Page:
How Uber, Lyft, and Instacart are building their ad businesses

The insight: Uber, Instacart, and Lyft are trying to strike a balance between growing their lucrative ad businesses and keeping users happy.

  • All three platforms are relying on personalization, engaging activations, and smaller ad loads to ensure maximum relevance and engagement.

A targeted approach: As with other retail media networks, Uber, Lyft, and Instacart’s appeal to advertisers is rooted in their first-party data and ability to reach consumers at key moments in the customer journey.

  • Both Uber and Lyft are using trip data to tailor ads based on where users are going and what that behavior reveals about them. For example, Uber served ads for Lacoste tennis apparel to riders traveling to and from the US Open, the company told The Wall Street Journal.
  • Instacart uses generative AI to predict what shoppers are cooking based on the items they add to their baskets, enabling it to make product recommendations, some of which may be sponsored. While its in-store advertising capabilities (via its smart Caper Carts) are still nascent, the company eventually expects to be able to offer shoppers’ real-time suggestions based on their location and what they add to their carts.
  • Fellow aggregator DoorDash’s advertising model—in which the company only gets paid if users make a purchase—is incentivizing its efforts to personalize ads based on individual purchasing habits in order to maximize conversions.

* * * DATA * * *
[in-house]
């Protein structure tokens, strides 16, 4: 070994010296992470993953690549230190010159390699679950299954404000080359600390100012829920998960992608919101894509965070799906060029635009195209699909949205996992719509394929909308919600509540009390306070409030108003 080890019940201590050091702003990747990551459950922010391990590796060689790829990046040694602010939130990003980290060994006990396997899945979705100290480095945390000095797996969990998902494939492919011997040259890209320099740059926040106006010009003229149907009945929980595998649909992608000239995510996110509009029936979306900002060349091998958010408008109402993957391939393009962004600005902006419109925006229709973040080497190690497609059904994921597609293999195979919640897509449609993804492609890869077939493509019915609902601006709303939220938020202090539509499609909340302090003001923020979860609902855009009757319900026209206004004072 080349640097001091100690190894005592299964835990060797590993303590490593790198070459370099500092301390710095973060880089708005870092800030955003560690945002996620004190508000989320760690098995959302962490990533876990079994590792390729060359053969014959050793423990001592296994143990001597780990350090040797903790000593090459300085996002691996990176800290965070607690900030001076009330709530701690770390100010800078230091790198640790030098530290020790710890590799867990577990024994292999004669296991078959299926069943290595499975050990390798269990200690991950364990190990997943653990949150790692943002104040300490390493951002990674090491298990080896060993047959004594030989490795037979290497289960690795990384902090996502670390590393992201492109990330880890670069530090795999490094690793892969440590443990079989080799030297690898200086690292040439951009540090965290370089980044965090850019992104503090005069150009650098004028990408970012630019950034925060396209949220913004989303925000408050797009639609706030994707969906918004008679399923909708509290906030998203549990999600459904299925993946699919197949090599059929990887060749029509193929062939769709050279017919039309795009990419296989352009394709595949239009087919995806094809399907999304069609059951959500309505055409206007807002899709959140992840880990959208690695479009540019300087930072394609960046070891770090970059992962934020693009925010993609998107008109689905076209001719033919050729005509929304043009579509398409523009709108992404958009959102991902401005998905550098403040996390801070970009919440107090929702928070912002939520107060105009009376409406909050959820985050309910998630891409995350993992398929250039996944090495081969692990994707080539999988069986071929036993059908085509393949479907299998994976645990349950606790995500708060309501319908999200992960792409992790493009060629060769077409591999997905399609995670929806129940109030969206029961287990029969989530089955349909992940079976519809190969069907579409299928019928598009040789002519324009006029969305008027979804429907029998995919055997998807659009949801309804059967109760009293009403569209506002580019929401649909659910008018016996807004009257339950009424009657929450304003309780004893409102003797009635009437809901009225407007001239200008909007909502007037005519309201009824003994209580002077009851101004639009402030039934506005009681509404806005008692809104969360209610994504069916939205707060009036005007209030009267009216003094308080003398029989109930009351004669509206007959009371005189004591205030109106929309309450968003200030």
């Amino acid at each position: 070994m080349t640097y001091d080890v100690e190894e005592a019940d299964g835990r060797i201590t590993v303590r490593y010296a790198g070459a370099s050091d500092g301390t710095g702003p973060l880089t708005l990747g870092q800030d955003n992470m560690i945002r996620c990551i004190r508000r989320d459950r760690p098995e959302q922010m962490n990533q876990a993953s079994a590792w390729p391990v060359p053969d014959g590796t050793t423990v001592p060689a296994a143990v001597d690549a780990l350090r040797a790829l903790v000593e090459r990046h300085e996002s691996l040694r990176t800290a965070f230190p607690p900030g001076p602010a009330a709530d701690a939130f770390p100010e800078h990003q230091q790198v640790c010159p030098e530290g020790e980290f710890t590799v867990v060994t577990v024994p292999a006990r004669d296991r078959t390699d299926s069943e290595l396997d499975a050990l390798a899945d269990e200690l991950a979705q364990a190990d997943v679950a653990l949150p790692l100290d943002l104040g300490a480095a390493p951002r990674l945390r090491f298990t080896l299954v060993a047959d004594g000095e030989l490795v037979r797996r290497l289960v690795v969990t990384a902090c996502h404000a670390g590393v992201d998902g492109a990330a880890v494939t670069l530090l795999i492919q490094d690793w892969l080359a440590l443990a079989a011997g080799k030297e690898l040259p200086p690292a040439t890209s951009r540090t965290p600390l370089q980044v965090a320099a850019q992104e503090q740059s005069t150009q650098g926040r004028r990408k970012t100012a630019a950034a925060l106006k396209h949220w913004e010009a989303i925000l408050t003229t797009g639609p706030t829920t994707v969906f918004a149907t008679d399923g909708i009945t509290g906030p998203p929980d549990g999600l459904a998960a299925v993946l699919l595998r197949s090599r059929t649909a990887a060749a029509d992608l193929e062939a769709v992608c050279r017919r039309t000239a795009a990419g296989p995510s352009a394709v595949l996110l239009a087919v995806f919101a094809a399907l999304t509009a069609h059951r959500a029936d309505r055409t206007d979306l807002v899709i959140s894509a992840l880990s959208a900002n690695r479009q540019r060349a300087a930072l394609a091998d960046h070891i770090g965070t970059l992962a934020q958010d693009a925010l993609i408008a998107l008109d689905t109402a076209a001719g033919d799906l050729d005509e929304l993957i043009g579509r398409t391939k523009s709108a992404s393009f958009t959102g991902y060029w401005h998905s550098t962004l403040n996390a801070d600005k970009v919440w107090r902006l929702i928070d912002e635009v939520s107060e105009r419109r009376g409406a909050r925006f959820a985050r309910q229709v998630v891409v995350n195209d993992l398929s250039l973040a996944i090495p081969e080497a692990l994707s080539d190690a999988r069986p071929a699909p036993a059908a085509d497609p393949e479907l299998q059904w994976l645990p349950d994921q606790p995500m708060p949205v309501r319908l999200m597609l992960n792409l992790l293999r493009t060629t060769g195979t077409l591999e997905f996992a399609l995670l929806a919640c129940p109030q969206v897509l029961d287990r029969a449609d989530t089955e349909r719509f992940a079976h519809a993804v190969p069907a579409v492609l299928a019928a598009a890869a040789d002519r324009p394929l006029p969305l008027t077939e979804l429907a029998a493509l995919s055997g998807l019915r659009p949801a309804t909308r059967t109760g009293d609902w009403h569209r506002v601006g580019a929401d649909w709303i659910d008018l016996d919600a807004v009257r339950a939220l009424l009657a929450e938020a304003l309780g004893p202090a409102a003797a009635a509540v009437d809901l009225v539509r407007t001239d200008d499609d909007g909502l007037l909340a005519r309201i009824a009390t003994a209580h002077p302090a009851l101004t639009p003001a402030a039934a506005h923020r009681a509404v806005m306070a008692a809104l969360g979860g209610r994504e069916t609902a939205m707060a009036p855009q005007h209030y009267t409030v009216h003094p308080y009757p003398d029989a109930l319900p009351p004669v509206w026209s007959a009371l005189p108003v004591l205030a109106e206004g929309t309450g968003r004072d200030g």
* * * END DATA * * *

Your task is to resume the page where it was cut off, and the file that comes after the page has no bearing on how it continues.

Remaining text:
The big takeaway: While the aforementioned companies are seeing healthy growth in their ad businesses, they’re still in the process of assessing what works and what doesn’t.

  • Users aren’t thrilled about receiving ads in their push notifications, as Uber quickly discovered—but they are more receptive to partnerships where the promotion is embedded into the native app experience, like the Lyft campaign for the latest “Trolls” film that replaced the company’s car icons with movie characters.
  • And less is more: Uber and Lyft are capping ads at one and two per trip, respectively, while DoorDash and Instacart are focusing on endemic brands to avoid putting off shoppers.

First Published on Mar 11, 2024

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